Build Your Foundation First

I met with a client the other day who is struggling with his weight.

I begin my nutrition coaching sessions by collecting some history so that I understand where my clients are coming from.

This particular client began by telling me his day to day habits. When he started describing his struggles at lunch, he said it’s really hard because he was trying to not eat bread- because he thought “bread was bad”.

Perhaps bread is bad- if you’re someone who’s gluten intolerant or has Celiac disease. And maybe down the road I would address this with my client OR I would deal with it sooner if say he mentioned he felt bad after he ate bread. But it doesn’t bother him, he just heard or read that he shouldn’t eat it.

This is a problem. My client lacks a solid nutrition foundation, but he’s already focusing on the minutia. It’s like building a house and worrying about the curtains when the cement hasn’t even been pored. It’s not a logical process. We must build the framework then work on the details.

Nutrition and diet are complicated. I get it.

There are SO many factors wrapped up in how we eat and then compounded by people who make billions on our food choices. And everyone has an opinion or read something somewhere or has a friend that is doing the diet, etc etc.

But how many people do you know that keep trying new things? Or gain and lose the same 20 pounds over and over again?

When I work with clients- we build the foundation first.

How can I get someone to lose weight if they never sleep? Or if they use food to make themselves feel better? Or if they skip eating all day then binge at night?

I don’t want my clients to yo-yo diet- I want them to learn how to have a healthy relationship with their bodies, with their food, and then they learn to maintain a stable weight because they take good care of themselves.

This is the advice we start with:

1. Eat to live

Food is for nourishment and to provide sustenance to breath and sleep and move and think. It is not something “to do” nor is it something to be used as praise or punishment.


2. Exercise to be healthy and because we are designed to move

Exercise should not be torture. Moving is something we are designed to do- just like your car which should be driven regularly- your body needs to be used.


3. Enjoy food- not for the emotional rewards but because it’s fueling your body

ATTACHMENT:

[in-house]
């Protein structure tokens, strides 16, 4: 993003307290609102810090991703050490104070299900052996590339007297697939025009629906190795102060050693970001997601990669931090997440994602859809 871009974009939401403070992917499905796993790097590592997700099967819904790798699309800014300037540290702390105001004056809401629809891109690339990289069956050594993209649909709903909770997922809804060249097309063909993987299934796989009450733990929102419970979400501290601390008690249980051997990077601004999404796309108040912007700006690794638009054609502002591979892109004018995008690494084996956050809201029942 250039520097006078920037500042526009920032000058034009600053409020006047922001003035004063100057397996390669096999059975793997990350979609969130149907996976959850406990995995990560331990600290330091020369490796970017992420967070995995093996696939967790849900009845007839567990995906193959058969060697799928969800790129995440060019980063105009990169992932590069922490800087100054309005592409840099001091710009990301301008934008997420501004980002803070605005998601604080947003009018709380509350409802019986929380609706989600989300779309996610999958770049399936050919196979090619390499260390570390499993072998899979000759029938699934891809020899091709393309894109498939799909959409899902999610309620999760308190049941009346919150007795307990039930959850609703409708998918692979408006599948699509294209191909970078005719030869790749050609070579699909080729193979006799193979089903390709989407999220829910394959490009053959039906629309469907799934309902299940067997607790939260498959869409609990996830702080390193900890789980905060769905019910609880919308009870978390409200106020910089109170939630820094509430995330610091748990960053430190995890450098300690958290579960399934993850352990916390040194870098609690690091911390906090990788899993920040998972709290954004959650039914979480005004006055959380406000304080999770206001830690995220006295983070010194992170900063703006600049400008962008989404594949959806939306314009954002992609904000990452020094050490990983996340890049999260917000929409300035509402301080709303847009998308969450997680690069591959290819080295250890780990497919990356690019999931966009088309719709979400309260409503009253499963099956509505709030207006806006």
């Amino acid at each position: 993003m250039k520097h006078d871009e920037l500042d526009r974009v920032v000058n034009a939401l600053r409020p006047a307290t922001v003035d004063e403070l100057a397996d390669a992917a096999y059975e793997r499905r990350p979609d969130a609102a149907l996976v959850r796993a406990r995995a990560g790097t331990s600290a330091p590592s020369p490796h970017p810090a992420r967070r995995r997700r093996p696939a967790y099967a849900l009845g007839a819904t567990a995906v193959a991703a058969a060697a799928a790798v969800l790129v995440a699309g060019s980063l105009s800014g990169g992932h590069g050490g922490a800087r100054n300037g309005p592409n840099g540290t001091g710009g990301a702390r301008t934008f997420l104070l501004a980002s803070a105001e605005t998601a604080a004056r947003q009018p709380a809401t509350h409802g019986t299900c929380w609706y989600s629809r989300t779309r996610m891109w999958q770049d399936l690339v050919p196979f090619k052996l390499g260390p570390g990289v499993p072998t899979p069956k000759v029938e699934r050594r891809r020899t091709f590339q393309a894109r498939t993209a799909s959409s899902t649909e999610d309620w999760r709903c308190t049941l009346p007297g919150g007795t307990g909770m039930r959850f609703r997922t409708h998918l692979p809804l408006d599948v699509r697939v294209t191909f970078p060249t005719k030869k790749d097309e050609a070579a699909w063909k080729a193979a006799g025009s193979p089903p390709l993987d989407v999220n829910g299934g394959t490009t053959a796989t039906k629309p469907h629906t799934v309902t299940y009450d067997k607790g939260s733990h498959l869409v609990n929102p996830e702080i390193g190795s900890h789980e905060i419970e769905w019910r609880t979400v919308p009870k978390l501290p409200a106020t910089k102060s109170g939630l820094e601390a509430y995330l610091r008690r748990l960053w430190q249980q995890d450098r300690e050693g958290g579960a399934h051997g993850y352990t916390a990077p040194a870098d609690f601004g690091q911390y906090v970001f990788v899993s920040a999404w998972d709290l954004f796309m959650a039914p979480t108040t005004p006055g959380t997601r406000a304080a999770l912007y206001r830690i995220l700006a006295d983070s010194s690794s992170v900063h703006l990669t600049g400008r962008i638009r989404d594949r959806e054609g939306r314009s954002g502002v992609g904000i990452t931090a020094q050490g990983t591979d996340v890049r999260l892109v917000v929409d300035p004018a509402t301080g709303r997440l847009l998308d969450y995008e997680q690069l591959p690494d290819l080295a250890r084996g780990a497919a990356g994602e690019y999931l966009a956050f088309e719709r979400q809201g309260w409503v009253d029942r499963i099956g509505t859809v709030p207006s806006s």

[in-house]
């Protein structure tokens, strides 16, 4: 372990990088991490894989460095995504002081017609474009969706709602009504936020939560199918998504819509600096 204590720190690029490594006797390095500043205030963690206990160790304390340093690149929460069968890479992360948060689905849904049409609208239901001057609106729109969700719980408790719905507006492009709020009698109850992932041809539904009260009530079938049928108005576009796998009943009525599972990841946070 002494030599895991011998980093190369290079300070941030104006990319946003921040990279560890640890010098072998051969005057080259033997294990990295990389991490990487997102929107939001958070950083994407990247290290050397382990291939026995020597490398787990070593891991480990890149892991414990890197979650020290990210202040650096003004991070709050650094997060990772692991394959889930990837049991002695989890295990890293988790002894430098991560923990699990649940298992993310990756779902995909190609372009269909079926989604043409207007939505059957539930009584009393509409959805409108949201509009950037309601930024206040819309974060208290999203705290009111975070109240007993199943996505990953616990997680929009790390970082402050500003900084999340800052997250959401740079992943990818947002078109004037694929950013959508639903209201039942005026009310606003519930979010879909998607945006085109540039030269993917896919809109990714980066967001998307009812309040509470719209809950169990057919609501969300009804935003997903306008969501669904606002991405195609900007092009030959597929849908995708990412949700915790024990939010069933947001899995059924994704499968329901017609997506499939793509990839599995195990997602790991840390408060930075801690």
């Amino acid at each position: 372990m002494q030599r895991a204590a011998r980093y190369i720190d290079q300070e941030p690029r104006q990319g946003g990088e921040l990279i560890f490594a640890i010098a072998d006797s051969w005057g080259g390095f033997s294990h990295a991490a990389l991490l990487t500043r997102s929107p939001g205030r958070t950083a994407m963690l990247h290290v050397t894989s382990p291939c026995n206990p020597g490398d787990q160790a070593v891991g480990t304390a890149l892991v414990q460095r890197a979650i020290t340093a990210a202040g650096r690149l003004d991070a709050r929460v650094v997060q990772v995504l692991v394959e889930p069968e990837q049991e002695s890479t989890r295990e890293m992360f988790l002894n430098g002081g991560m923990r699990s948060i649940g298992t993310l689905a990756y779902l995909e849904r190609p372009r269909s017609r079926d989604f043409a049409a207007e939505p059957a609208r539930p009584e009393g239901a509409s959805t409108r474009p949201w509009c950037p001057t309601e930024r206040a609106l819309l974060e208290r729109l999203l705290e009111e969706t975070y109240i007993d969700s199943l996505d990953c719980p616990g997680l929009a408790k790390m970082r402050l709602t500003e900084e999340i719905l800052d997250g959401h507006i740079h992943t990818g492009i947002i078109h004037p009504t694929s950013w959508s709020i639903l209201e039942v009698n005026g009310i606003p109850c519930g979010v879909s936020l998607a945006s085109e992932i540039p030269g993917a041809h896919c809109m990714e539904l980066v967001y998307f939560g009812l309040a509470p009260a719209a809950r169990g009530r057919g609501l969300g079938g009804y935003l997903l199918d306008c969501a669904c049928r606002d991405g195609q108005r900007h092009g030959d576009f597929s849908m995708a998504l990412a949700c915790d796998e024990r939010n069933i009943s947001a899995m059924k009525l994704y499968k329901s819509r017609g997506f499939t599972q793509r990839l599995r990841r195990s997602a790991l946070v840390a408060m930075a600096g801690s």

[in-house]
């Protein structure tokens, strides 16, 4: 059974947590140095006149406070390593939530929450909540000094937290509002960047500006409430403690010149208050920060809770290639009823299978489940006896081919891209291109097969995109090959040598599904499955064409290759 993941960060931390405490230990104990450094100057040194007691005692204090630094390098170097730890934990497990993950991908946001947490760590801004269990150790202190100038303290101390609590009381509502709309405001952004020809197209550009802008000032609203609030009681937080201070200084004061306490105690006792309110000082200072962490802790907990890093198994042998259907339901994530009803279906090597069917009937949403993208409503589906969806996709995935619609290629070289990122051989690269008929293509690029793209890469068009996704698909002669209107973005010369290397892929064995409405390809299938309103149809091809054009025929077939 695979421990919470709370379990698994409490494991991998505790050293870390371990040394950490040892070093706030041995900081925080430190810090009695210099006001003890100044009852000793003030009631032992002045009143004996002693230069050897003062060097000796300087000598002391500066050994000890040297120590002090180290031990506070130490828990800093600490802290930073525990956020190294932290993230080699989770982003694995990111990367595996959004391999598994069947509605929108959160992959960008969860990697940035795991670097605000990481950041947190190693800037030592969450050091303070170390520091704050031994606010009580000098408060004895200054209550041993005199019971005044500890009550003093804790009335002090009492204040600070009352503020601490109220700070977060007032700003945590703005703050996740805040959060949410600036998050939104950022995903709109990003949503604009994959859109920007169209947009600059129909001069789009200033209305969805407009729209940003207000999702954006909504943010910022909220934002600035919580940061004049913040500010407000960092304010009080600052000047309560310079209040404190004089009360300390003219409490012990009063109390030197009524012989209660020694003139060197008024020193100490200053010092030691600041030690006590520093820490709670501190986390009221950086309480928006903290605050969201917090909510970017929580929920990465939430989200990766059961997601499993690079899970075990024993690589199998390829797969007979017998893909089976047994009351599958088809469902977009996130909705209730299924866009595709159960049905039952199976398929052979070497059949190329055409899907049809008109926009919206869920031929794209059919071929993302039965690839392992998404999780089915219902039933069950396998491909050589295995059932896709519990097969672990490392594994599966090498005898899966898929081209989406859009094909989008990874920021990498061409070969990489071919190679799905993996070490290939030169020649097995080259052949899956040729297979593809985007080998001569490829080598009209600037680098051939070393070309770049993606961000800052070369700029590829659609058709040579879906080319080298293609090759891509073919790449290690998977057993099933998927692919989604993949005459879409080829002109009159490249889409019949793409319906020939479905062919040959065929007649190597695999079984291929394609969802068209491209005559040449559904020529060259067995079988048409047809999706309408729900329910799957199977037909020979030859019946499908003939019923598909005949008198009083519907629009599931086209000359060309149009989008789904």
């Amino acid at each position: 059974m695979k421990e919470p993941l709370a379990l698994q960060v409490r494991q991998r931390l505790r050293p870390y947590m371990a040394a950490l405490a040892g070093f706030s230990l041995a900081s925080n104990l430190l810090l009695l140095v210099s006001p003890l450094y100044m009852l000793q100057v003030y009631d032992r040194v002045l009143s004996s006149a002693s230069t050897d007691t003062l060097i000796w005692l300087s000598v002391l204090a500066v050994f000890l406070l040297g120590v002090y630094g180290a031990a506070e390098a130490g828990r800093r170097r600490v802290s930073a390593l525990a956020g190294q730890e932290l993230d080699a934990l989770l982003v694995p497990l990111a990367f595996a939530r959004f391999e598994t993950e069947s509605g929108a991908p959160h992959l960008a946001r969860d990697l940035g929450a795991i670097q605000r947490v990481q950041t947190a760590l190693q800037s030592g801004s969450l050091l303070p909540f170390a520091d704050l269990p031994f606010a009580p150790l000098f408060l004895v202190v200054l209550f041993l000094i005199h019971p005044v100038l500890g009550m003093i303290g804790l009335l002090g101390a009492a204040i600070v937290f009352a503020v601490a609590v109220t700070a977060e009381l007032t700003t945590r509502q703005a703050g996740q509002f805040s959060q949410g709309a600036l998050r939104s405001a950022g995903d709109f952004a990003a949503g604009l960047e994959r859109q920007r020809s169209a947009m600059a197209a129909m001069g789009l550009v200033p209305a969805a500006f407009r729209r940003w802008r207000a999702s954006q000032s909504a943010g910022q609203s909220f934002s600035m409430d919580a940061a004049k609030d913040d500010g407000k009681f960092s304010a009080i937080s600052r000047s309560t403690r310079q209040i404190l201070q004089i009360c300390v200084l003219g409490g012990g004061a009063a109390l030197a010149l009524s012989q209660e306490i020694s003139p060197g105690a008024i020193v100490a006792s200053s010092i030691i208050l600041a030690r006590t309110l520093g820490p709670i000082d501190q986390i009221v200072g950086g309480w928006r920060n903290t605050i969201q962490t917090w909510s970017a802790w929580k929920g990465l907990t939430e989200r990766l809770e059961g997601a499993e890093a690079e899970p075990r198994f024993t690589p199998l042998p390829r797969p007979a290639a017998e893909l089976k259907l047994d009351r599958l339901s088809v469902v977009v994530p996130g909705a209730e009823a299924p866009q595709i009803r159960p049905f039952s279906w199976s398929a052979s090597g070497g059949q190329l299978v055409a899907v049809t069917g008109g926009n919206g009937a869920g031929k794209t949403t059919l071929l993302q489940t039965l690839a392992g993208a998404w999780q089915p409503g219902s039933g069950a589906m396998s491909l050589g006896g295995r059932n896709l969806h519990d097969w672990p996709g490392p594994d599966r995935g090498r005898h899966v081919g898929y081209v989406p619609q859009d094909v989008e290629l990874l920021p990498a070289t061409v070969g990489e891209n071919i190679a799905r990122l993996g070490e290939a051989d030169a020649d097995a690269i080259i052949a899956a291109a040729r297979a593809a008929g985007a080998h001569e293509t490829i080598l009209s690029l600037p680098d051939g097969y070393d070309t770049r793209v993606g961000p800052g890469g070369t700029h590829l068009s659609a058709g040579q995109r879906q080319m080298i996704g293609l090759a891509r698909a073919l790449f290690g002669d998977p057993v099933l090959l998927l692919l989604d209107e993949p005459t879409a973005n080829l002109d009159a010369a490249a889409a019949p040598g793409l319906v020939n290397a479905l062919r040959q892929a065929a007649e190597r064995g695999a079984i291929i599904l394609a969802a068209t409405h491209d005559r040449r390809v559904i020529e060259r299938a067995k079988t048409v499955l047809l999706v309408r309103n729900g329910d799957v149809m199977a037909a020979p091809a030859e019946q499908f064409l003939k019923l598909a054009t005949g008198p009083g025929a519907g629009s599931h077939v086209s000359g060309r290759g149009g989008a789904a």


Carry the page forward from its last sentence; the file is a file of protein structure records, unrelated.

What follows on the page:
Recognize that every thing you put in your body affects how you feel, how you think, even how you sleep and breath. Take responsibility for what you feed yourself.


4. Take care of your body because it deserves your love

You are a worthwhile, valuable person. Your body is part of that person. Take care of it. Love it. Stop staring in the mirror saying bad things to it- start feeding it good foods, giving it rest, and challenging it to grow stronger because it deserves to be taken care of.


5. Stop resenting sleep- it has to happen- make the most of it

Suck it up- you have to sleep- you might as well do it right and to the best of your ability.


6. Sleep well because if you don’t the rest of your day is crap

Some studies suggest an adult driving on less than 6 hours of sleep has the equivalent reaction time of someone who’s had two alcoholic beverages. You think you are crushing life in this sleep deprived state- imagine what you could be doing if you were well rested.


7. Stop worrying about the little things in your diet until you have managed the big things

Build your foundation- if you aren’t eating regularly, if you avoid your vegetables, and you eat like crap at dinner, stressing about what oil to cook with is a waste of energy. Figure out the big things first, then worry about the small stuff.


8. Make peace with your body- you are where you are- stop fighting it

If you accept where you are it will be easier to improve upon the situation. Improving on things will ultimately result in a stable and healthy body weight- once you stop dieting and start eating for health.


9. Food is not a coping mechanism- address your feelings

Deal with your feelings. Find coping skills that actually manage your emotions. I get it- you have demons- we all do. I didn’t say this part was easy- I am just telling you it needs to be addressed- and the sooner the better. Find someone to help you. Start journaling. Talk to someone. Hire me– whatever you need to do- do it now.


10. Find exercise that feels good

If you’ve been stationary for a while nothing will feel good initially- find something that might be FUN and then you have to make yourself stick to it. But you HAVE to exercise- again, I’m sorry. I understand it’s hard. Too bad. Exercise is necessary.


These are starting points- the basics. Get a solid foundation of eating healthy and moving, then work on the rest of it. And it IS work- sorry. Dealing with all the habits, the self-talk, the way you’ve been programmed for years- I get it. I don’t ever tell anyone that it’s easy- but it’s totally doable if you want it bad enough.

Stop the dieting- you are messing with your metabolism and not in a good way. Find your demons and slay them- start to value your health and who you are as a human, and you will get to where you want to go. I guarantee it.

My mission is to help everyone I can become the healthiest, strongest versions of themselves. I am a Crossfit coach, athlete, Health and Nutrition coach, Movement Rehab Specialist, and a grad student completing my masters in Kinesiology with a focus on integrative wellness.

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